Penguins lead series 2-0 against Flyers
Penguins Ryan Malone celebrates with Sidney Crosby after Crosby scores in the first period.
Penguins Ryan Malone tries to get in front of Flyers Martin Biron in the first period Sunday.
Flyers' Tyler Kennedy fights Flyers Scottie Upshall in the first period Sunday.
Penguins Tyler Kennedy takes a right from Flyers Scottie Upshaw in the first period.
Penguins Marian Hossa reaches in to score on Flyers goalie Martin Biron in the second period.
Penguins Marc-Andre Fleury makes save against the Flyers at the Mellon Arena, Sunday.
Flyers Mike Richards scores a short-handed goal on Penguins Marc-Andre Fleury in the second period Sunday.
Flyers Mike Richards celebrates after scoring in the second period.
Penguins Max Talbot is knocked to the ice after scoring the winning goal.
Penguins Maxime Talbot celebrates his third-period goal against the Flyers with teammate Georges Laraque Sunday.
Penguins Georges Laraque congratulates Max Talbot after scoring the winning goal.
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Max Talbot would have been happy just to be back in the Penguins' lineup, contributing to their success in some small way.
Hey, sit out three games the way Talbot did while recovering from a broken foot, and you don't want to ask for too much, too soon.
So Talbot would have settled for killing a few penalties and doing some defense work -- you know, the usual stuff -- in his return.
He did all that, but he didn't stop there, for it was Talbot's goal at 8:51 of the third period that broke a 2-2 tie and made the Penguins' 4-2 victory last night against Philadelphia in Game 2 of the Eastern Conference final at Mellon Arena possible.
The Penguins, whose performance was among their worst of these playoffs, have a 2-0 lead in the series, which resumes with Game 3 at 7:38 p.m. tomorrow at the Wachovia Center in Philadelphia.
And while Talbot didn't expect to be a difference-maker in Game 2, he apparently realized it wasn't entirely out of the question.
"I was in my bed this afternoon thinking, 'Hey, it would be nice to score a goal and make a big comeback,' " Talbot said. "You think about stuff like that, and sometimes it's going to happen."
Talbot didn't say whether he imagined the details of his winner, envisioned himself moving down the slot and burying a Gary Roberts feed from behind the goal line.
Roberts never looked at Talbot before sliding a backhand pass to him, but that wasn't necessary. Talbot had made certain that Roberts knew he was in scoring position.
"He yelled for it," Roberts said. "I knew there was one [defenseman] on either side of the net, and when he yelled for it, I figured he was wide open."
Talbot was and, a split-second later, the puck was behind Flyers goalie Martin Biron. And when Jordan Staal scored into an empty net with 28.8 seconds left, the Penguins had a victory that set a franchise record -- they have won seven consecutive at home in the playoffs for the first time -- but will rank among their least impressive of the postseason.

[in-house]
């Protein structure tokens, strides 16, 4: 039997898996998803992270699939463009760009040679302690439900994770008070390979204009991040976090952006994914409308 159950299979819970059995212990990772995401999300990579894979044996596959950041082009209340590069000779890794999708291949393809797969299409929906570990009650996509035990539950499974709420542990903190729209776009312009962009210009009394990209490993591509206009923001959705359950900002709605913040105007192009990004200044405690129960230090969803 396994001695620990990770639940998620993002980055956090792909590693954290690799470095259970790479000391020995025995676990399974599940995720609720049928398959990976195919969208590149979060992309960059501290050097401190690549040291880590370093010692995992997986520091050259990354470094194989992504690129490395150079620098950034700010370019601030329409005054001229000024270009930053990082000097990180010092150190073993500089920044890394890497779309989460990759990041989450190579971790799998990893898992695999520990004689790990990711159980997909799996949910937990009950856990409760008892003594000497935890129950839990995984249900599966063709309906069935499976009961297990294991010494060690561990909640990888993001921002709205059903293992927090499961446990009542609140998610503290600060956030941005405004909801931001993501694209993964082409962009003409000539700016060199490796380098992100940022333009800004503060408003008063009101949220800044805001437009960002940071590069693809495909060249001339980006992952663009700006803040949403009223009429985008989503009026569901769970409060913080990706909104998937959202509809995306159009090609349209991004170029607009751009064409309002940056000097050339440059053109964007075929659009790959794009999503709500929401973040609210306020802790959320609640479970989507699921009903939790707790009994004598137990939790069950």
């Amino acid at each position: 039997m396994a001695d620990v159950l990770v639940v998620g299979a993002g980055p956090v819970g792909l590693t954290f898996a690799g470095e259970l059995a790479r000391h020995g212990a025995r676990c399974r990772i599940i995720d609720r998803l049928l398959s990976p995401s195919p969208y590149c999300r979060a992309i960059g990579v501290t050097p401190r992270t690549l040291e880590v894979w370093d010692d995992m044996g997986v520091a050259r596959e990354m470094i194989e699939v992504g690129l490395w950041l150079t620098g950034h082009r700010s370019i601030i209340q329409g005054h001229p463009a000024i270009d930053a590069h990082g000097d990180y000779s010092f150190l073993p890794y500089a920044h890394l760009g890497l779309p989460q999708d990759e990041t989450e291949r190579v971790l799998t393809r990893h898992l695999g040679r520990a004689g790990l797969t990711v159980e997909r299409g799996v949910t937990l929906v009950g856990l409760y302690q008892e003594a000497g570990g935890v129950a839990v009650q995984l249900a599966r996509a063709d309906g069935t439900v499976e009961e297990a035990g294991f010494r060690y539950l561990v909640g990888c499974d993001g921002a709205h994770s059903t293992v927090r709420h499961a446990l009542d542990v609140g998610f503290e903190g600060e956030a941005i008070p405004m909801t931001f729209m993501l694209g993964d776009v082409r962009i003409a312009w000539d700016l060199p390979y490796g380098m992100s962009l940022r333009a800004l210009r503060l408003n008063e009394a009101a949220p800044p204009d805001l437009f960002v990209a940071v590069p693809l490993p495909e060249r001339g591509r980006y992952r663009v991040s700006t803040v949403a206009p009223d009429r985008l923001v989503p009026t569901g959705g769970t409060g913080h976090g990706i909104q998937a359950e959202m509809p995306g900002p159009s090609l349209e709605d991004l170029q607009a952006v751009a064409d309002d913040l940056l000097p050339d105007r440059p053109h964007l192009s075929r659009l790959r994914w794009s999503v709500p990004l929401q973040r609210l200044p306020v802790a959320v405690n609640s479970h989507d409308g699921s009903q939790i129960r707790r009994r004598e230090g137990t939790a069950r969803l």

"Our focus wasn't where it should have been," center Sidney Crosby said.
Not much of their game was. The Penguins looked sluggish and out of sync for much of the evening.
"It's nice that we found a way to win, but we're going to have to be a little better than we were tonight," Roberts said. "We don't want to win like that every night."
Third-line right winger Tyler Kennedy was one of the few Penguins to play with obvious fire and focus throughout the game. He had a furious exchange of punches with Flyers winger Scottie Upshall in the neutral zone at 3:49 of the opening period -- just his second NHL fight -- and was visible almost every time he went over the boards.
Had he been subjected to one of those random drug tests, Kennedy might have been proven to be running on undiluted adrenaline.
"I just try to bring as much energy as I can," he said. "That's my job."
The Flyers played most of the game without defenseman Braydon Coburn, who was struck in the face by a Hal Gill shot that was deflected at 1:52 of the opening period. There was no immediate word on when he might be able to return.
Crosby gave the Penguins a 1-0 lead when he beat Biron on the short side from a sharp angle on a power play at 10:48 of the first period, but Jeff Carter pulled the Flyers even at 5:46 of the second.
After Marian Hossa put the Penguins back in front at 13:43, backhanding in a Sergei Gonchar rebound, the Flyers exploited a blunder by Evgeni Malkin to tie the score, 2-2.
Mike Richards picked off a cross-ice pass by Malkin at the Philadelphia blue line and beat goalie Marc-Andre Fleury on a short-handed breakaway with 23.2 seconds left in the period.
"I don't think that was the right play, obviously," Gonchar said. "Especially when the guy had a full [head of] steam going the other way."
Richards' goal got Philadelphia back into the game, but the Flyers couldn't sneak another puck past Fleury. And after Talbot got the goal he had been daydreaming about just a few hours earlier, the Penguins owned a victory that, however unimpressive, they were all too happy to accept.
"It wasn't our best game," Staal said. "But we found a way to win. And that's what good teams do."
First Published May 12, 2008 12:00 am